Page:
Curfew announced in 70 Kurdish villages, hamlets in Turkey

On Wednesday a Turkish soldier was killed in clashes with Kurdish rebels.

ERBIL (Kurdistan 24) - Turkish authorities in Diyarbakir announced late Wednesday that a round-the-clock curfew would be enforced indefinitely in 17 villages and 53 hamlets of the Lice and Kulp districts in the north of the Kurdish province as part of efforts to fight the Kurdistan Workers' Party (PKK).

Hours earlier, a Turkish soldier was killed and four others wounded in what the provincial officials said was "close combat" with PKK fighters in the Lice countryside.

The operation was then extended in scope, the Ankara-appointed governor's office said, as similar military activity went on in other Kurdish provinces such as Dersim, Sirnak, Hakkari, and Agri, according to daily statements by relevant authorities.

Northern Diyarbakir, with its mountainous and woodland terrain, serves as one of the main bastions inside Turkey for the Kurdish guerrillas, who demand self-rule and greater rights for Kurds.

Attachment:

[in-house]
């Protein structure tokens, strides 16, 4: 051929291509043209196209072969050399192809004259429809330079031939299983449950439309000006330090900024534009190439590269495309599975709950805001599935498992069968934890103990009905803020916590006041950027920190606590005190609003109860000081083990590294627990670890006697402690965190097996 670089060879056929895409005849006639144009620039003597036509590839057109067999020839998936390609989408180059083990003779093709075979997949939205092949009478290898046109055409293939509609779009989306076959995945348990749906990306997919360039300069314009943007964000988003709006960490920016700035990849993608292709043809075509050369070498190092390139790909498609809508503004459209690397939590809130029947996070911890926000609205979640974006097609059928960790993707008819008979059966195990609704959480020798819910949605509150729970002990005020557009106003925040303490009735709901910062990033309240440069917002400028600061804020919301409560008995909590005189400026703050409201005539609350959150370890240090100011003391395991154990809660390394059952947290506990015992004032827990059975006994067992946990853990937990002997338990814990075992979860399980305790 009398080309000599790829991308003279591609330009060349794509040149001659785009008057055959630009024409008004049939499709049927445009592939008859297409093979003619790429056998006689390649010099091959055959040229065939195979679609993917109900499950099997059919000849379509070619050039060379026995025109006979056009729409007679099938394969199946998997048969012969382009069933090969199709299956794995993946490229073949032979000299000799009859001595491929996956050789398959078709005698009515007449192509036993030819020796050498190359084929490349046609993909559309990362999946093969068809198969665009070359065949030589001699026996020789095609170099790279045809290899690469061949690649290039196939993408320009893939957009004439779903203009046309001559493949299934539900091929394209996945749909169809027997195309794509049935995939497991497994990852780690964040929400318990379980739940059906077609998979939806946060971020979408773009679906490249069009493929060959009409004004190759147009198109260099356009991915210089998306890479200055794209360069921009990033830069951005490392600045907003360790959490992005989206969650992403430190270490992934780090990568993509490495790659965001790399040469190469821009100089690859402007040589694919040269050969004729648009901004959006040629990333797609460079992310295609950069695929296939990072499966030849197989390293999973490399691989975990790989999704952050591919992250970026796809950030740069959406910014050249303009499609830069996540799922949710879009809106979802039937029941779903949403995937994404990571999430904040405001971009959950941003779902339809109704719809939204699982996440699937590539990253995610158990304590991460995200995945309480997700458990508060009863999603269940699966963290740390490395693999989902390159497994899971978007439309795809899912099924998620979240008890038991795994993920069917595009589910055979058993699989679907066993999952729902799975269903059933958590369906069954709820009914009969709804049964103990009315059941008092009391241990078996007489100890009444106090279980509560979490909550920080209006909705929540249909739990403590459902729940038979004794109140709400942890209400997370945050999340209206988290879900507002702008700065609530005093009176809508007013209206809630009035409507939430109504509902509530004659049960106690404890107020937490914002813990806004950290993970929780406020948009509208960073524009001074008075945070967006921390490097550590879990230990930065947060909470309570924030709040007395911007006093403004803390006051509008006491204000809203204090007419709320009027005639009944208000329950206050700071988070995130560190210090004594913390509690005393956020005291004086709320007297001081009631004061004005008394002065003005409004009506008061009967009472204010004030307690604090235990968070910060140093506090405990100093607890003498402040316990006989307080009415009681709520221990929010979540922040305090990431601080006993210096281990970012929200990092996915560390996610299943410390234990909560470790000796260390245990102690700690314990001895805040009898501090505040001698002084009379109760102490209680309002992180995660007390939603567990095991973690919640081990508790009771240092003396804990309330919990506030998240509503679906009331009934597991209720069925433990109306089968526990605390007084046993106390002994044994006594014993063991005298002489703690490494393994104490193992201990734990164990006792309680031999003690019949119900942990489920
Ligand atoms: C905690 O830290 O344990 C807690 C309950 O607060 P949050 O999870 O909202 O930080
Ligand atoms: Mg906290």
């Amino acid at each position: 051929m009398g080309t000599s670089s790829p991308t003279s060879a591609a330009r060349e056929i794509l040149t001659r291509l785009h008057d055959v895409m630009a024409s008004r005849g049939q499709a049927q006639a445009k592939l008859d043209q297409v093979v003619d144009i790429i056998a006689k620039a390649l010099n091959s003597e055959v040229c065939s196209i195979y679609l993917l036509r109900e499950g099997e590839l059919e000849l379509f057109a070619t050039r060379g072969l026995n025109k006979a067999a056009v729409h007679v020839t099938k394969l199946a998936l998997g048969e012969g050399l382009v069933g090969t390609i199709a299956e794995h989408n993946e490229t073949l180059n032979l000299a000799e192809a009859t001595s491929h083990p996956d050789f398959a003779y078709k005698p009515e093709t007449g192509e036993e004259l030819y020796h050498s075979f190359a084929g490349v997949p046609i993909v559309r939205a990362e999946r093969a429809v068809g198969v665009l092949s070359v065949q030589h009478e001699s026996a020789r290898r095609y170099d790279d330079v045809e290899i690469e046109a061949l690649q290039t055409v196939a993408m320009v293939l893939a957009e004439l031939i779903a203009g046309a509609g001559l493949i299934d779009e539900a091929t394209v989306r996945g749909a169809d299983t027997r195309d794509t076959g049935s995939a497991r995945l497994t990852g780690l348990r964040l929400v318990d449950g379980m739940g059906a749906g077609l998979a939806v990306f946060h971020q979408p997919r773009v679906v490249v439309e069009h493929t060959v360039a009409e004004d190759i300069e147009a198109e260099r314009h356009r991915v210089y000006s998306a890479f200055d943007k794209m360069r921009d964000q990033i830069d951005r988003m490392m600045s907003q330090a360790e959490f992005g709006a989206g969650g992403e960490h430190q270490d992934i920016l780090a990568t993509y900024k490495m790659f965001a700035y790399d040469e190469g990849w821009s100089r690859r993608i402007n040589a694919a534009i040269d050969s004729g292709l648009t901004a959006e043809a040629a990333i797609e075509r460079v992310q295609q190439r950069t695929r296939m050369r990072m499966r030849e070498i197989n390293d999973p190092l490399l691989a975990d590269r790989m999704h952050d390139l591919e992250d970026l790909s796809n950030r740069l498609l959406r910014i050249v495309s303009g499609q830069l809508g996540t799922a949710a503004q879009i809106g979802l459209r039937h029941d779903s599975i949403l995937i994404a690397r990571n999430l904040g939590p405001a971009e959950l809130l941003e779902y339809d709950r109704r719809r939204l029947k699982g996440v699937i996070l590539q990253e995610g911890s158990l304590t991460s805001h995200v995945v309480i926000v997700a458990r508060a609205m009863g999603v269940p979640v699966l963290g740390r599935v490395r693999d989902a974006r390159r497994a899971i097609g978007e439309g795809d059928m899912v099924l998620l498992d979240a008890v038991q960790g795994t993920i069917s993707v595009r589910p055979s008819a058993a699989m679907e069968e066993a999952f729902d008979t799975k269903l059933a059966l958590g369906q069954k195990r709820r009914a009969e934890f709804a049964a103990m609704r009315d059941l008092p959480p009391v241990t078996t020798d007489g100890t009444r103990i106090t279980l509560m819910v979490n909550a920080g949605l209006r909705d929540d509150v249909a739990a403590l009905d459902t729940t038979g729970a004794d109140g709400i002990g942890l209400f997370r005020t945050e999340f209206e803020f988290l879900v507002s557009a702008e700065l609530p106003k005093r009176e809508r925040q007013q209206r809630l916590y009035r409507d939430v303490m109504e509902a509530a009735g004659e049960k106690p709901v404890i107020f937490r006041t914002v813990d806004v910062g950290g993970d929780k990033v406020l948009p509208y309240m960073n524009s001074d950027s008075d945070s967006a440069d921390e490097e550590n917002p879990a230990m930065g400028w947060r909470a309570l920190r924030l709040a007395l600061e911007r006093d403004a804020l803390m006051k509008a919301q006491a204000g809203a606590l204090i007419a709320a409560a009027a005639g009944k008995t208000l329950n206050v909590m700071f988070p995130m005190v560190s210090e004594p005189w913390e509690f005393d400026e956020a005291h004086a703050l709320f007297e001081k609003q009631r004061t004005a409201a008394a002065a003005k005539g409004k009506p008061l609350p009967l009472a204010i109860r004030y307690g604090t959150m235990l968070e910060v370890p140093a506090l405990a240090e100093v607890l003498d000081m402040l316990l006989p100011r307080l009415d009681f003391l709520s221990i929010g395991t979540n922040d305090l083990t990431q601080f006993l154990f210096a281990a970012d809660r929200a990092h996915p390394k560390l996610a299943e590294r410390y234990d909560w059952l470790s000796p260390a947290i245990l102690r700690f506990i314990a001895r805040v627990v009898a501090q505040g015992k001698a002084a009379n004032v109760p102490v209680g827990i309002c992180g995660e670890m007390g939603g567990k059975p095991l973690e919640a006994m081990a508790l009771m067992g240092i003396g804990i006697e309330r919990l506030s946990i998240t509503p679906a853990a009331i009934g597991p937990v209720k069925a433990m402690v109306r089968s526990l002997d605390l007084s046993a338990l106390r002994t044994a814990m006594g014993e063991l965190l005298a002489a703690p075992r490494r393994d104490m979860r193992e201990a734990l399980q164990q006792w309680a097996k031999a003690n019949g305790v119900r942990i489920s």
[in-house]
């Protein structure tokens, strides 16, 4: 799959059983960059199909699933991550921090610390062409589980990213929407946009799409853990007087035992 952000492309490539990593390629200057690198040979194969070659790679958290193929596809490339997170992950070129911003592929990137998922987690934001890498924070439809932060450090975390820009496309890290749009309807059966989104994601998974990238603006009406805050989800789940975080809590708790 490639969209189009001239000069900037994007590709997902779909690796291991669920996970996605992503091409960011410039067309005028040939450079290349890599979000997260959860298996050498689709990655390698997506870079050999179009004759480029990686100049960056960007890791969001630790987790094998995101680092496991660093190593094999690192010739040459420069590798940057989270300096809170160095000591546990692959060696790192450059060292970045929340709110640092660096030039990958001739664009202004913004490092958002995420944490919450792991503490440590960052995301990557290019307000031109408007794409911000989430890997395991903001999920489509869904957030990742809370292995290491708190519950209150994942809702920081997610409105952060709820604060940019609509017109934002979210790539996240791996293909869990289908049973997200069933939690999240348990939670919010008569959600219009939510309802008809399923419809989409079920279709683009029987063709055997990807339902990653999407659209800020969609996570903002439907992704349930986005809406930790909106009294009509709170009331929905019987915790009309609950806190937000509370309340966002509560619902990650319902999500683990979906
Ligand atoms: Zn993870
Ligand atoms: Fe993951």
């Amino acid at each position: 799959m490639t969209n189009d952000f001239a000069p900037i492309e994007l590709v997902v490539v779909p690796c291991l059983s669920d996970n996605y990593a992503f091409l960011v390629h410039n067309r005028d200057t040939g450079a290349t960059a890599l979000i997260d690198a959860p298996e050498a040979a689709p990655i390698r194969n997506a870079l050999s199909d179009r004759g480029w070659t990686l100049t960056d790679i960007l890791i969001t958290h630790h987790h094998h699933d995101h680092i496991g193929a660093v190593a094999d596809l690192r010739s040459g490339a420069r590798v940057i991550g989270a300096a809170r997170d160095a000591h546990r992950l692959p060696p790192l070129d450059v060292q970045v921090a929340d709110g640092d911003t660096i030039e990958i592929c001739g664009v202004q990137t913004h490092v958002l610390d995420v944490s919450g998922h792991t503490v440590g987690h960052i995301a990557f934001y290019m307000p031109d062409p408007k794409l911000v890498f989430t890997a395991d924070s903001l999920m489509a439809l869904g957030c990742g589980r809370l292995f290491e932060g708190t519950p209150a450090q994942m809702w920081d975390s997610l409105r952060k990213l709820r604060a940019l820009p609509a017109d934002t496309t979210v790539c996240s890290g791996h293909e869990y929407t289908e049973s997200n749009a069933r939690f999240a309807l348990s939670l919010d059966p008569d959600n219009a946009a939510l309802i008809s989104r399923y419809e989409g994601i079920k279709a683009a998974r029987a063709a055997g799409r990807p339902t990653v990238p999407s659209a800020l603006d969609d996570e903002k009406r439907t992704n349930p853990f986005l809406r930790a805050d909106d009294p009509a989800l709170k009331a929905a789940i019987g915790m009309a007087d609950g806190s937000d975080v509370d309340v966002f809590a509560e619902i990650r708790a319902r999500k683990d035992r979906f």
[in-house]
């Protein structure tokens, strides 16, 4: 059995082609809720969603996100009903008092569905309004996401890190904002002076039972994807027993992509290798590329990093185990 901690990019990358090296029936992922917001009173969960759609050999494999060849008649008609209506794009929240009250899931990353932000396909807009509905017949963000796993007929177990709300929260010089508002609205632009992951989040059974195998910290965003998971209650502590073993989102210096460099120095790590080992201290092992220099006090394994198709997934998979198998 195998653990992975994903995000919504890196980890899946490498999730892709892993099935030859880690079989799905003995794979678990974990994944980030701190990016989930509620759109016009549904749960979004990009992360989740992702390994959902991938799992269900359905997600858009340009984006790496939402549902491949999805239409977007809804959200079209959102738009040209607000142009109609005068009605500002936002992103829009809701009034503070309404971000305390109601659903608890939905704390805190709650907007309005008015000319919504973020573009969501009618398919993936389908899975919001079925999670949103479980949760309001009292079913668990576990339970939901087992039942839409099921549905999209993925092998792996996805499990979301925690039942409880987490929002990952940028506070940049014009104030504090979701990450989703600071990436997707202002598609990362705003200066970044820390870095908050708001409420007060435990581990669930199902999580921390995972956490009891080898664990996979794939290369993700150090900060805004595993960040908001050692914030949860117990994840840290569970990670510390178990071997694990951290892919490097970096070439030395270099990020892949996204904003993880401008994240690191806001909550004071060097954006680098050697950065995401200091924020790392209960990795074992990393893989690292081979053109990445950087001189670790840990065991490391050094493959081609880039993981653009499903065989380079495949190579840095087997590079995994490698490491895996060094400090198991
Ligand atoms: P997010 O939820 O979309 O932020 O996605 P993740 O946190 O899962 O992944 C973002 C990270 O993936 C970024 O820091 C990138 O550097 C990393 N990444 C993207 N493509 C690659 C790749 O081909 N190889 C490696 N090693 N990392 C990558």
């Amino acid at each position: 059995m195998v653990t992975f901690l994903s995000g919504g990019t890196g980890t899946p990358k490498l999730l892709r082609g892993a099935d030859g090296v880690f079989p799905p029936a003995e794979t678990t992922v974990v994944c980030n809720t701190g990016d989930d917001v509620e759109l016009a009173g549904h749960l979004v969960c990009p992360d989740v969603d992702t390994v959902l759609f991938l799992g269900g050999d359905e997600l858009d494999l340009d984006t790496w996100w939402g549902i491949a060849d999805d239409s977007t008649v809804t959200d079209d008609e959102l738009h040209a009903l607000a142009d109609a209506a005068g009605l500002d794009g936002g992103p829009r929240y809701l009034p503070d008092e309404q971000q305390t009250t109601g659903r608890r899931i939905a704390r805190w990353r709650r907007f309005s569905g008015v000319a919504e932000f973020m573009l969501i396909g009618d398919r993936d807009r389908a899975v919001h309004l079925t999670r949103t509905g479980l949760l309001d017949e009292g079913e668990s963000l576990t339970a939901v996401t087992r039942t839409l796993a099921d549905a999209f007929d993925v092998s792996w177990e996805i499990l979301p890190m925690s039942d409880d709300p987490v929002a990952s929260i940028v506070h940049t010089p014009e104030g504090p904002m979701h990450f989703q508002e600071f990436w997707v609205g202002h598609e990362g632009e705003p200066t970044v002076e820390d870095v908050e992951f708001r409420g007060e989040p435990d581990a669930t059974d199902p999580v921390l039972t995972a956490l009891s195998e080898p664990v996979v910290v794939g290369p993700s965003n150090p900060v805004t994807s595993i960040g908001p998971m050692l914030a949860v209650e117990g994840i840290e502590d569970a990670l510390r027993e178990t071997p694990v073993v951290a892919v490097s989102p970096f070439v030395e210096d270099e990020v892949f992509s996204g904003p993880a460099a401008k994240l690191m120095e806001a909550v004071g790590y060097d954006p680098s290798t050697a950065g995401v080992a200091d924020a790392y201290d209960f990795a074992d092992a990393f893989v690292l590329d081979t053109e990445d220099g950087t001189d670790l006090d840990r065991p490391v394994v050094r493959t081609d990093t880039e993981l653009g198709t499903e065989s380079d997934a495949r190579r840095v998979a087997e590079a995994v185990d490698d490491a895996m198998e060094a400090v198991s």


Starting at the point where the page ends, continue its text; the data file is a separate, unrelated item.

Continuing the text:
On hundreds of occasions, Turkey has enforced, at times for months, round-the-clock curfews in scores of Kurdish population centers during decades of conflict with the rebels.

With the mid-2015 collapse of peace talks between the two sides, more curfews than any other time in modern Turkish state's history were announced, which at times led to civilian killings.

The Western-allied country is already under a now 18-months long state of emergency since the 2016 failed coup attempt by a clique within the military to overthrow the rule of President Recep Tayyip Erdogan.

Opposition Peoples' Democratic Party (HDP), facing an ongoing crackdown, staunchly opposes military operations and curfews, urging the Erdogan administration to instead revive peace negotiations.

Turkey is fighting Kurdish groups within its borders, in the US-allied Syrian Kurdistan's Afrin which it invaded last month, and in the mountains of the Kurdistan Region where the PKK's main bases are located.

Editing by John J. Catherine